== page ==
When studying the history of mathematics, at least three approaches or coordinates come to mind, points out the author of this book Roger L. Cooke, PhD., who is Williams Professor of Mathematics at the University of Vermont.
Those three approaches or coordinates are: culture, chronology and content. As you go through this book, you will discover that one or two of the coordinates frequently overlap. Sometimes all three overlap.
The first two editions of this book were organized in different ways than the current one.
The first edition had material organized on the basis of each chapter devoted to a single culture or period within a single culture and then subdivided by mathematical topics.
The second edition had first a general survey of mathematics and mathematical practice, followed with division by subject matter. The subject matters were: numbers, geometry, algebra, analysis and mathematical inference.
For the present edition, the third one, the author writes that “in the lexicographic ordering of the three-dimensional coordinate system, culture is the first coordinate, chronology the second, and mathematical content the third.”
Indeed, because the discovery and creation, the evolution and study of numbers and related concepts were occurring simultaneously all over the world, and sometimes overlapping, it would be problematical to decide how to organize a history of mathematics. But the author has done it expertly in this very useful book.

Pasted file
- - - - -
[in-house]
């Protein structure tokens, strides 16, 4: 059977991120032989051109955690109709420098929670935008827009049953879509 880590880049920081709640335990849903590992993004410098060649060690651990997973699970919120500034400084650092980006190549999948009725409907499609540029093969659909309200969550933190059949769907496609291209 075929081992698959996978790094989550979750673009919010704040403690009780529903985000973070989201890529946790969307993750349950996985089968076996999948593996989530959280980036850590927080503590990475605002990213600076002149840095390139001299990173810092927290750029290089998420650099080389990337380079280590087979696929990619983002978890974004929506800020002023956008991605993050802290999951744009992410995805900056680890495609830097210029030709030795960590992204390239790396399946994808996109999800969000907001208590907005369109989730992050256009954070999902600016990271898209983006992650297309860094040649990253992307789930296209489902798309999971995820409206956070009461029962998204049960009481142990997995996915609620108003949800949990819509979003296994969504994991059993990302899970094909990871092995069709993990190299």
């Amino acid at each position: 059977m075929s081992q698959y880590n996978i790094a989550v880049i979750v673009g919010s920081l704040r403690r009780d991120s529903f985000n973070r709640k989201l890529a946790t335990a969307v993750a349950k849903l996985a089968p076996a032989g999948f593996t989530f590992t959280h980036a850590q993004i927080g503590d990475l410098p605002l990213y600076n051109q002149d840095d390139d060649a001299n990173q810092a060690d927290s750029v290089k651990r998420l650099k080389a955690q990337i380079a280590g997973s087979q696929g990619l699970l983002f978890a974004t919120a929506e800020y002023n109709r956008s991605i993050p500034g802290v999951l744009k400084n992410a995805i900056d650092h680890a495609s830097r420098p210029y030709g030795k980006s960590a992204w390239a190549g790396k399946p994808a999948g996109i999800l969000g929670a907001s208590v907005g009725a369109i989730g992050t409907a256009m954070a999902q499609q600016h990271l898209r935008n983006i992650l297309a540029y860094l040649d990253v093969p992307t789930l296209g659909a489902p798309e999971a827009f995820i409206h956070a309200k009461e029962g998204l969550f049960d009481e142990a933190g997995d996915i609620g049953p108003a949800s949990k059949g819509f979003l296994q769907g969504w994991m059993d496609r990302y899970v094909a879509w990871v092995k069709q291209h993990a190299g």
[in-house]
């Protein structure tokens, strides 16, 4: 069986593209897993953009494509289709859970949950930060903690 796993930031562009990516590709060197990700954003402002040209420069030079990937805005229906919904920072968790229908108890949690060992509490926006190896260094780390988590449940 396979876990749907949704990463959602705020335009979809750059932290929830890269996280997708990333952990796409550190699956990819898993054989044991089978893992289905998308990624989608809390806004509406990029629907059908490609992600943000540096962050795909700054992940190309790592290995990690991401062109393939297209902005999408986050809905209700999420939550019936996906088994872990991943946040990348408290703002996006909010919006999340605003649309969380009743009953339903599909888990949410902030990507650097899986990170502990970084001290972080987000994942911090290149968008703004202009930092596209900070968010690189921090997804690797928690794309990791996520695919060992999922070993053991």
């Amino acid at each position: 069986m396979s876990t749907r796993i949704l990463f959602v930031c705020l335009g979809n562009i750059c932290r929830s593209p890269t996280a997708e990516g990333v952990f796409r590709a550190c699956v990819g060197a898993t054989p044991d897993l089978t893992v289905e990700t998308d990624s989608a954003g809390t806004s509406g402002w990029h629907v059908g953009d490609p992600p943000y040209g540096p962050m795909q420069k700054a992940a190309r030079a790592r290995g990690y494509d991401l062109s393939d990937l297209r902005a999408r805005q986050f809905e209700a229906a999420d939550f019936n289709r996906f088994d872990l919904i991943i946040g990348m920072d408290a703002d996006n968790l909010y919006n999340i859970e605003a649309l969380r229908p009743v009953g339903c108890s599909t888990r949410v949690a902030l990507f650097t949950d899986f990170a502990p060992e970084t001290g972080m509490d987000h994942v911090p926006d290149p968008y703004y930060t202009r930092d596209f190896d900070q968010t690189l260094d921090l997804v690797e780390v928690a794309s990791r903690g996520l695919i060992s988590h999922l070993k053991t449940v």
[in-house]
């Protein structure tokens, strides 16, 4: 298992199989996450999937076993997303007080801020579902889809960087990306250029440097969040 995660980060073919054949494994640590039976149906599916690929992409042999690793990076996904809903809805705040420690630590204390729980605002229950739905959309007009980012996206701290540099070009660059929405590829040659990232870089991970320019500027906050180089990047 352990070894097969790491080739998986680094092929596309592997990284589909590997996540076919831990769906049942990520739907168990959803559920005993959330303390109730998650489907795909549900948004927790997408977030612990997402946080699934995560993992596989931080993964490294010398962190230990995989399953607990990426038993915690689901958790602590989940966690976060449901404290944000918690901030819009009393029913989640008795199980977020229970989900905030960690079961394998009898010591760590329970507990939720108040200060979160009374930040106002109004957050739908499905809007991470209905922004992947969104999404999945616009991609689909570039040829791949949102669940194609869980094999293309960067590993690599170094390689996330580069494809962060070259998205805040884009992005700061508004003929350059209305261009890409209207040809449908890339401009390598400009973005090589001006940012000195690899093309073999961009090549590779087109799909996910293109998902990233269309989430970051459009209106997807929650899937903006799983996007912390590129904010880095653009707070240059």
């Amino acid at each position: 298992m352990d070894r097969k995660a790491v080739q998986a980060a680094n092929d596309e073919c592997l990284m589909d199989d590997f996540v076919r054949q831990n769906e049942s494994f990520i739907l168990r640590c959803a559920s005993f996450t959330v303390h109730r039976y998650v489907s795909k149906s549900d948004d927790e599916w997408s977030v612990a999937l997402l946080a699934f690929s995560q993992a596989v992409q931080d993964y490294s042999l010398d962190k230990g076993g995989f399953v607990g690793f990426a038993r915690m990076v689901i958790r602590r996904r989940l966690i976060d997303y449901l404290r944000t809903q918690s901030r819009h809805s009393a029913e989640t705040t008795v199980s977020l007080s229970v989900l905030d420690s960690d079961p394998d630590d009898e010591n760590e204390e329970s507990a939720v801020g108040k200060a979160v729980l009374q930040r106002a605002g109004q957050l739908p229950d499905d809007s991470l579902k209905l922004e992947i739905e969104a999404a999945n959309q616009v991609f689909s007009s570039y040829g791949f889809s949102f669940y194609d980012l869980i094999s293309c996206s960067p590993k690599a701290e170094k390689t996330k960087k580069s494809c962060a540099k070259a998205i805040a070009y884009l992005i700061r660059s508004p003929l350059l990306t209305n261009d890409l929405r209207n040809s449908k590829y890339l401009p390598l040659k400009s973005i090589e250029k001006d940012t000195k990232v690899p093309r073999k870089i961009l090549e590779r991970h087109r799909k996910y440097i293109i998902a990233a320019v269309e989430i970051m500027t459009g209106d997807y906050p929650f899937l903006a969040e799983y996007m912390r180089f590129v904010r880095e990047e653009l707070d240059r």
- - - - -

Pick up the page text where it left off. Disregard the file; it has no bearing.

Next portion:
In terms of broad regions of the world where numbers and related symbols were being used in the past, this book covers the Middle East – 2000 to 1500 BCE; Greece – 500 BCE to 500 CE; India, China and Japan – 500 BCE to 1700 CE.; Islamic mathematics – 800 to 1500; and European mathematics – 500 to 1900. (Notice the overlaps of time I mentioned earlier)
Within the first two regions, the coverage includes Mesopotamia and Egypt in the Middle East; and Athens and Alexandria in Greece.
Within the third region which consists of India, China and Japan, much discovery and development occurred in this long period of time.
In India, the book studies the work of the sulva sutras; the mathematics of the Jains; the Bakshali manuscript; and the siddhantas; Hindu-Arabic numerals; and the discoveries and works of ancient Indian mathematicians such as Aryabhata I, Brahmagupta, Bhaskara II, and Kuttaka.
In China, the book covers numerous mathematicians and their works, with one of the earliest being Zhou Bi Suan Jing to a later one: Chen Dawei. In early Chinese algebra the book has coverage of the work of Jiu Zhan Suan Shu and in geometry, the book has coverage of the works of Zhou Bi Suan Jing, Sun Zi Suan Jing, and again of the algebra master Jiu Zhan Suan Shu.
Early Japanese mathematicians and their works are also covered in this book, notably of Yoshida Koyu, Seki Kowa and Takebe Kenko.
The above are covered in Parts I through Part VI, mainly with the culture and chronology approaches. In Part VII, the dominant approach or coordinate is content. The topics discussed are: algebra, differential geometry, integrals, logic, non-Euclidean geometry, probability, projective and algebraic geometry, real numbers, set theory and topology.
All in all, this is a good book for those interested in finding out how math developed and evolved in different parts of the world. The very industrious Roger L. Cooke has done a tremendous amount of painstaking work in gathering a very large amount of material, and meticulously weaving all that together by doing, I assume, a large amount of fact-checking, and finally, writing. We commend him for producing this excellent, large book of 615 pages.